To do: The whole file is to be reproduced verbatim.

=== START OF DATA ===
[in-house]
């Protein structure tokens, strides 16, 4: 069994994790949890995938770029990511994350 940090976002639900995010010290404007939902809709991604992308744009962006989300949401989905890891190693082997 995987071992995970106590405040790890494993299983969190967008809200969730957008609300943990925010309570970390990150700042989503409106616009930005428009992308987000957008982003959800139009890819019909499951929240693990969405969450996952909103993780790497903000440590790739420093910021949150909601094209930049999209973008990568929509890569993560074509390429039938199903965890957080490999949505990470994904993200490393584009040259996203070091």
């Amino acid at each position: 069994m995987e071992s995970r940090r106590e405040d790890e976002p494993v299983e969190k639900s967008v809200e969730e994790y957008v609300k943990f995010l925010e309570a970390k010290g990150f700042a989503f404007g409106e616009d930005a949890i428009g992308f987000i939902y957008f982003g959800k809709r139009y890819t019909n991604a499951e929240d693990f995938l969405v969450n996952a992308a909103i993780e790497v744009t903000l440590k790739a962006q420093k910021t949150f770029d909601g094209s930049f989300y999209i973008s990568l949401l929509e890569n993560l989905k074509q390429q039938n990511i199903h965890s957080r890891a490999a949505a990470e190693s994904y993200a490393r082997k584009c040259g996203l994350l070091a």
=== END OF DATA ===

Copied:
[in-house]
């Protein structure tokens, strides 16, 4: 069994994790949890995938770029990511994350 940090976002639900995010010290404007939902809709991604992308744009962006989300949401989905890891190693082997 995987071992995970106590405040790890494993299983969190967008809200969730957008609300943990925010309570970390990150700042989503409106616009930005428009992308987000957008982003959800139009890819019909499951929240693990969405969450996952909103993780790497903000440590790739420093910021949150909601094209930049999209973008990568929509890569993560074509390429039938199903965890957080490999949505990470994904993200490393584009040259996203070091």
């Amino acid at each position: 069994m995987e071992s995970r940090r106590e405040d790890e976002p494993v299983e969190k639900s967008v809200e969730e994790y957008v609300k943990f995010l925010e309570a970390k010290g990150f700042a989503f404007g409106e616009d930005a949890i428009g992308f987000i939902y957008f982003g959800k809709r139009y890819t019909n991604a499951e929240d693990f995938l969405v969450n996952a992308a909103i993780e790497v744009t903000l440590k790739a962006q420093k910021t949150f770029d909601g094209s930049f989300y999209i973008s990568l949401l929509e890569n993560l989905k074509q390429q039938n990511i199903h965890s957080r890891a490999a949505a990470e190693s994904y993200a490393r082997k584009c040259g996203l994350l070091a």